Unfortunately, scanners that use software interpolation in place of more-powerful hardware often produce inferior results--and more slowly at that--simply because interpolation adds middle-value information that did not exist in the original image. Note: For our scan quality tests, we decided not to include higher color-bit images because we wanted to use each scanner's default settings; these settings typically create 24-bit images.
To complicate matters, the jury remains undecided about the practical benefits offered by increased color depth. Most higher-color-bit models don't have bundled image editing software that can thoroughly edit anything beyond a 24-bit-color file (that is, 8 bits per color channel). And in most cases, only graphics pros and scanner vets will prefer working with space-hogging high-color-bit images anyway. Of course, if you store a high-color-bit scan, you can revert to the original--albeit large and uncorrected--image data for future work. The bottom line: a 36-bit scanner that ultimately outputs a 24-bit color file will handle most businesses' everyday scanning needs.
Scanning The Horizon
One of the most visible changes in scanners over the last year involves port architecture. Several units, including our corporate Best Buy, the Microtek ScanMaker X12USL, now come with dual interfaces; this arrangement gives users various connectivity options such as USB and SCSI or USB and parallel.
Currently, three of the eight scanners Microtek sells offer dual-port circuitry, and the company anticipates offering consumers USB and IEEE 1394 (also known as FireWire) duality soon. You can expect other vendors to follow suit before long. This type of integration allows users to graduate to faster technology without overhauling or replacing their equipment.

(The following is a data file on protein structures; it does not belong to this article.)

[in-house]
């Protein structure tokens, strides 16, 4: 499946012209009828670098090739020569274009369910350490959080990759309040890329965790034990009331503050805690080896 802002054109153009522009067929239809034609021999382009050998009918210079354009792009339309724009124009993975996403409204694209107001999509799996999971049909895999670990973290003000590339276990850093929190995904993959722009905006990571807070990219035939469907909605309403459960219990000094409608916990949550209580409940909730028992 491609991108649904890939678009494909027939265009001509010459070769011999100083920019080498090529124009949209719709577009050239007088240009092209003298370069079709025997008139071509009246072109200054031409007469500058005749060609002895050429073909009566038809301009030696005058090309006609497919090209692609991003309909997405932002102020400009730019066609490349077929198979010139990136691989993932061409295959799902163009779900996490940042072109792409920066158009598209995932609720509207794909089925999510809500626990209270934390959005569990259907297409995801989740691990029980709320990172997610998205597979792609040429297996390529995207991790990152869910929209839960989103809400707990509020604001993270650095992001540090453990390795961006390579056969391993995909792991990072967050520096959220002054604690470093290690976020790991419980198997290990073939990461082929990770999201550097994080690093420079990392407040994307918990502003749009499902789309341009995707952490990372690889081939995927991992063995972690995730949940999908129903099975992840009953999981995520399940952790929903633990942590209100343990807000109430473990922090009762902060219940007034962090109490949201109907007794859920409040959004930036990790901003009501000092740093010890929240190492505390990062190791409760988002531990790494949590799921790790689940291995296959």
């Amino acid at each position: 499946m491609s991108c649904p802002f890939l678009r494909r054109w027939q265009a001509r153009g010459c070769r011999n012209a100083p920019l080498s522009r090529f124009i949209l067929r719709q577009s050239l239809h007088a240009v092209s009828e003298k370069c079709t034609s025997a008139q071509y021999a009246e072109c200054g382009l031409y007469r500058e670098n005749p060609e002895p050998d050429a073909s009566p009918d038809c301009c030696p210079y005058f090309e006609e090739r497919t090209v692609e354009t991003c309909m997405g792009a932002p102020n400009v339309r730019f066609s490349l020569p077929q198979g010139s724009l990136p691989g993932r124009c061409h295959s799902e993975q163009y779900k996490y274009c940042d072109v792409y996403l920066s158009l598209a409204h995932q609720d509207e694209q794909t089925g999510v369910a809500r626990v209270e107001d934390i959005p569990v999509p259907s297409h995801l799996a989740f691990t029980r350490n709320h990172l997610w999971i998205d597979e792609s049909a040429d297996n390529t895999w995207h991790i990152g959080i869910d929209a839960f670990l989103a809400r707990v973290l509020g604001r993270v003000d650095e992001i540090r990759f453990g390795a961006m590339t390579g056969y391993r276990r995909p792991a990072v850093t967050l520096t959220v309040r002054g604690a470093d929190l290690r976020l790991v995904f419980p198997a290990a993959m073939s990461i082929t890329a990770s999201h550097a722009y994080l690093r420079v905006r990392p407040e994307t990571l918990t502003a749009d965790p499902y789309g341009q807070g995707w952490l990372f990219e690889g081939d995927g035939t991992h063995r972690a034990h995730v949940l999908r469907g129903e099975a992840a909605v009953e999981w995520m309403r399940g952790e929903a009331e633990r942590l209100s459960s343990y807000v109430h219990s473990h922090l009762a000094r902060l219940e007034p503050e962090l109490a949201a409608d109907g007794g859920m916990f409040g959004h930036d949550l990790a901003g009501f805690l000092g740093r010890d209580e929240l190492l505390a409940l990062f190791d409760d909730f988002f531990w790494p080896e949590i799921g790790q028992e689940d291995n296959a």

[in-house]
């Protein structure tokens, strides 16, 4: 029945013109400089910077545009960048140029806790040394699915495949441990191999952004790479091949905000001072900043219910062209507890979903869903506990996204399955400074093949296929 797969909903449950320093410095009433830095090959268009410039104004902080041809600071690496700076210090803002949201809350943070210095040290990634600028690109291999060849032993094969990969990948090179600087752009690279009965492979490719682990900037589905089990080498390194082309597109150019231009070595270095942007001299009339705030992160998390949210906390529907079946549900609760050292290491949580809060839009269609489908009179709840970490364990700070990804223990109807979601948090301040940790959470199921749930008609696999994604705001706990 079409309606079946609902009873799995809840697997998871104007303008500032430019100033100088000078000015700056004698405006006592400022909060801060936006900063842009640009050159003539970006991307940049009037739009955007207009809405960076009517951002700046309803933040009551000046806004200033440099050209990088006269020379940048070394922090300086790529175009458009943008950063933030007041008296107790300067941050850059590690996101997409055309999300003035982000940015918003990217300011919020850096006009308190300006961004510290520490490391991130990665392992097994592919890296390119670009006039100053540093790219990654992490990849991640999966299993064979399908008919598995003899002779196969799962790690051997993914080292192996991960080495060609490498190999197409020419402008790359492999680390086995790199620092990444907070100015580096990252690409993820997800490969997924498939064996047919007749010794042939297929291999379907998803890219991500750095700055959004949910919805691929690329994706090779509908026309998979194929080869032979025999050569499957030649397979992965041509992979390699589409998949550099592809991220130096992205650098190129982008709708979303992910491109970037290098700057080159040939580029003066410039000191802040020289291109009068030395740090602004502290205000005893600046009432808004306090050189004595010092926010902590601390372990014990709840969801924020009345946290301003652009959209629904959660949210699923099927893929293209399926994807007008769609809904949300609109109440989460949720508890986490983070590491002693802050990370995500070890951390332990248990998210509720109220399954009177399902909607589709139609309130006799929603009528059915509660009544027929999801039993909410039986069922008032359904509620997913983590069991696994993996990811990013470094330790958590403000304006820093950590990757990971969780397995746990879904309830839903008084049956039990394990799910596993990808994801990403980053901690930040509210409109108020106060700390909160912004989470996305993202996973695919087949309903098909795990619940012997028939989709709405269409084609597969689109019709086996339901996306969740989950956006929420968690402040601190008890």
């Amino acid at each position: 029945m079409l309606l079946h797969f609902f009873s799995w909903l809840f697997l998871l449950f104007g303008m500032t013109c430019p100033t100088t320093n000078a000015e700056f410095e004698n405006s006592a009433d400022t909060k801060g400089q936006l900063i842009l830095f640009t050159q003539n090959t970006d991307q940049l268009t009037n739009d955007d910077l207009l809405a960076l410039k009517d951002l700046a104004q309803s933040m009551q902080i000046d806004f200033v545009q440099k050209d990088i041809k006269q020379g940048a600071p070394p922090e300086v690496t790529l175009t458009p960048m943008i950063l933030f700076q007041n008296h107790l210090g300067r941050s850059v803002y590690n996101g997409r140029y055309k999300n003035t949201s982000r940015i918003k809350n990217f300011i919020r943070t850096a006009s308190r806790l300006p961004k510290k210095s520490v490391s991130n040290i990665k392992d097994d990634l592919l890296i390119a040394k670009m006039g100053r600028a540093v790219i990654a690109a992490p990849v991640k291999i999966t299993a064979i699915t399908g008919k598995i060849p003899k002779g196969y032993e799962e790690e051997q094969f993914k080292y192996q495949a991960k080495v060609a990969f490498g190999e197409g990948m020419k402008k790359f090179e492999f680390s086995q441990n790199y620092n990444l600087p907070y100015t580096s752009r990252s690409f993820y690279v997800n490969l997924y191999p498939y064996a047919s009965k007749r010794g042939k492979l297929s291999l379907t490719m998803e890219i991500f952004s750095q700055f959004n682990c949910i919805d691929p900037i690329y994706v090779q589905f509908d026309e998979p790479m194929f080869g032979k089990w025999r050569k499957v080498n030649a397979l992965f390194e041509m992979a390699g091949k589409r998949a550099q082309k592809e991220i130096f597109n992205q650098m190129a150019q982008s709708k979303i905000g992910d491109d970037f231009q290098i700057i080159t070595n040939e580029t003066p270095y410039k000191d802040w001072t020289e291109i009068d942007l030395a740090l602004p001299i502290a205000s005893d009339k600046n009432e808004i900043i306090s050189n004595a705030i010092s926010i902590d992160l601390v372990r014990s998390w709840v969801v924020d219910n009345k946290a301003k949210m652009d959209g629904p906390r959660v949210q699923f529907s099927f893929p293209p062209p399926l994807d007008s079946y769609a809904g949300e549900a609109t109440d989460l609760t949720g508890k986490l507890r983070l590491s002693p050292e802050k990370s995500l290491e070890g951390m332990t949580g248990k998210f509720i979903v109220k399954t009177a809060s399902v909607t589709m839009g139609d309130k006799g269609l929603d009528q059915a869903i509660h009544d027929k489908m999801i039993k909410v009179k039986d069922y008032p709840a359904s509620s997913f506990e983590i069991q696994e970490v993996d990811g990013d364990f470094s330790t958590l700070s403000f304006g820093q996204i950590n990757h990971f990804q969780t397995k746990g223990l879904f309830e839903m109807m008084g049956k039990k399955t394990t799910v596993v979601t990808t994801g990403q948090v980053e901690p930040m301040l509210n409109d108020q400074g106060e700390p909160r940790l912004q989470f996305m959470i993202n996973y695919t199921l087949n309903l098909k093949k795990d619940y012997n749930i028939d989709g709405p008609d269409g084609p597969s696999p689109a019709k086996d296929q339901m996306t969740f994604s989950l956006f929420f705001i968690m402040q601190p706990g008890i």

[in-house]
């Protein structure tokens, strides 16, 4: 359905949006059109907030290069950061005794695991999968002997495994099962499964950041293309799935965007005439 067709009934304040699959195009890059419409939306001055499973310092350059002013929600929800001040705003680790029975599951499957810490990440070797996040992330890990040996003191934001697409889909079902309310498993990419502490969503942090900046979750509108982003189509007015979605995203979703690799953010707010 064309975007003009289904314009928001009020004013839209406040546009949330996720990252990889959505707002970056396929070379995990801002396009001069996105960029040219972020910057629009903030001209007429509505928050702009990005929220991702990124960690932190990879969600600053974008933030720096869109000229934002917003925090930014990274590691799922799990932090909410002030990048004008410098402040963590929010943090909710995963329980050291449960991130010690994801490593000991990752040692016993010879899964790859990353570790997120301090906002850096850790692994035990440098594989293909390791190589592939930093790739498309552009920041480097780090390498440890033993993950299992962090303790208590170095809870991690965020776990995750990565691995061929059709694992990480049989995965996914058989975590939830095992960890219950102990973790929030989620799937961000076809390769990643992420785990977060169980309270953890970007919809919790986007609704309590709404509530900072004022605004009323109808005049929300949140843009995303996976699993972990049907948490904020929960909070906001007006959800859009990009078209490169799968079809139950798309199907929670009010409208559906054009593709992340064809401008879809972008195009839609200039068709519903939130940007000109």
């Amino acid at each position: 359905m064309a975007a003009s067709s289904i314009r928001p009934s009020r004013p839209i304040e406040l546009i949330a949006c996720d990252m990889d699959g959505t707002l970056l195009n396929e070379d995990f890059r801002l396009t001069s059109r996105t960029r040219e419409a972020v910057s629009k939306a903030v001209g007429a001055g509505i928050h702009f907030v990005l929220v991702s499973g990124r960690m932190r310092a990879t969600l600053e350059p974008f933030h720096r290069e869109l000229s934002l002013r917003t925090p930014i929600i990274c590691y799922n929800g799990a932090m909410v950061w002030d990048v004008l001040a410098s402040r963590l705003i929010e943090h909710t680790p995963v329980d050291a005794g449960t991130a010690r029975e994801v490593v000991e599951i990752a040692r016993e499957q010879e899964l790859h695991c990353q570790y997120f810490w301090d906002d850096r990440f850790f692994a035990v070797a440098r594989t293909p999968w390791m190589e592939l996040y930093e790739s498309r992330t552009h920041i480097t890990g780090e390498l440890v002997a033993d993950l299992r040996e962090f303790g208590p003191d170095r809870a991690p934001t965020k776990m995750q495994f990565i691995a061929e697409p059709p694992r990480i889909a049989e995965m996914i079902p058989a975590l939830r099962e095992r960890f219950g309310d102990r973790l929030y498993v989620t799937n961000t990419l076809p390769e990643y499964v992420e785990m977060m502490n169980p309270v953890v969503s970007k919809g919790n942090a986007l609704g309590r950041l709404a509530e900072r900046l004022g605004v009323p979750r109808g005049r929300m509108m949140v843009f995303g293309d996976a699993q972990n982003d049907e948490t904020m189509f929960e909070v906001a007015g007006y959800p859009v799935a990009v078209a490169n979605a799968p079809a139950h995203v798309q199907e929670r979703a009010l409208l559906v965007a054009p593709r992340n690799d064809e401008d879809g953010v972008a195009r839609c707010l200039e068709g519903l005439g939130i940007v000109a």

IEEE 1394 scanners first hit the market earlier this year as an interface option for high-end models. We didn't test any IEEE 1394 scanners for this review since they tend to be extremely expensive ($999 and higher); however, PC World did look at two IEEE 1394 models--Epson's Expression 1600 Pro FireWire and Umax's PowerLook 1100--in our April 2000 issue, and we reported mixed results when comparing their output to that of a SCSI-2 scanner (see "Two Ports in a Storm," www.pcworld.com/apr00/ports).
Finally, don't plan on watching the prices of 1200- and 1600-dpi scanners drop any lower in the near future. According to IDC research, they've hit rock bottom, and the trend going forward will be for vendors to add features but stick to current price levels. Still, this could mean better prices on conventional, competitively priced 600-dpi scanners.